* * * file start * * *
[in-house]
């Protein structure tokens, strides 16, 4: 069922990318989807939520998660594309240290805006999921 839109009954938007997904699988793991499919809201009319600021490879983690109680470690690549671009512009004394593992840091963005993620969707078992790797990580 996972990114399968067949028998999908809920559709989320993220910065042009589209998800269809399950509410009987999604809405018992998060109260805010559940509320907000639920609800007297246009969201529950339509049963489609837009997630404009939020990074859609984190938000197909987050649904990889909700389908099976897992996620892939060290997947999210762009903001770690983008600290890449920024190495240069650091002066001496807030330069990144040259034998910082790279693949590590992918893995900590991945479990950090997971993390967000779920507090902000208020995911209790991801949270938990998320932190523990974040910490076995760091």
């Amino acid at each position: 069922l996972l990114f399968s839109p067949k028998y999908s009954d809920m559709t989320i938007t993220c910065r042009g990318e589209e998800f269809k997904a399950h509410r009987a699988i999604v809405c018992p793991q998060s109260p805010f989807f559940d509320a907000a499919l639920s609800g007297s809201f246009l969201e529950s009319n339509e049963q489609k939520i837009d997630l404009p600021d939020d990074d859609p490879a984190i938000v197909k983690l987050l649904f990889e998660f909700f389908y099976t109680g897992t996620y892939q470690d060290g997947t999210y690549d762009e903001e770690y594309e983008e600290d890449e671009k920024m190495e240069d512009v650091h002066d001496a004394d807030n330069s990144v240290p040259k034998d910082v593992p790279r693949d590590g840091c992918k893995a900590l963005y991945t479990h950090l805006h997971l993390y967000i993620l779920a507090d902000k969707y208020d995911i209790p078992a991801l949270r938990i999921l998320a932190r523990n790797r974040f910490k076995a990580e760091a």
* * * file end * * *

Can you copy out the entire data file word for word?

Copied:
[in-house]
């Protein structure tokens, strides 16, 4: 069922990318989807939520998660594309240290805006999921 839109009954938007997904699988793991499919809201009319600021490879983690109680470690690549671009512009004394593992840091963005993620969707078992790797990580 996972990114399968067949028998999908809920559709989320993220910065042009589209998800269809399950509410009987999604809405018992998060109260805010559940509320907000639920609800007297246009969201529950339509049963489609837009997630404009939020990074859609984190938000197909987050649904990889909700389908099976897992996620892939060290997947999210762009903001770690983008600290890449920024190495240069650091002066001496807030330069990144040259034998910082790279693949590590992918893995900590991945479990950090997971993390967000779920507090902000208020995911209790991801949270938990998320932190523990974040910490076995760091």
């Amino acid at each position: 069922l996972l990114f399968s839109p067949k028998y999908s009954d809920m559709t989320i938007t993220c910065r042009g990318e589209e998800f269809k997904a399950h509410r009987a699988i999604v809405c018992p793991q998060s109260p805010f989807f559940d509320a907000a499919l639920s609800g007297s809201f246009l969201e529950s009319n339509e049963q489609k939520i837009d997630l404009p600021d939020d990074d859609p490879a984190i938000v197909k983690l987050l649904f990889e998660f909700f389908y099976t109680g897992t996620y892939q470690d060290g997947t999210y690549d762009e903001e770690y594309e983008e600290d890449e671009k920024m190495e240069d512009v650091h002066d001496a004394d807030n330069s990144v240290p040259k034998d910082v593992p790279r693949d590590g840091c992918k893995a900590l963005y991945t479990h950090l805006h997971l993390y967000i993620l779920a507090d902000k969707y208020d995911i209790p078992a991801l949270r938990i999921l998320a932190r523990n790797r974040f910490k076995a990580e760091a």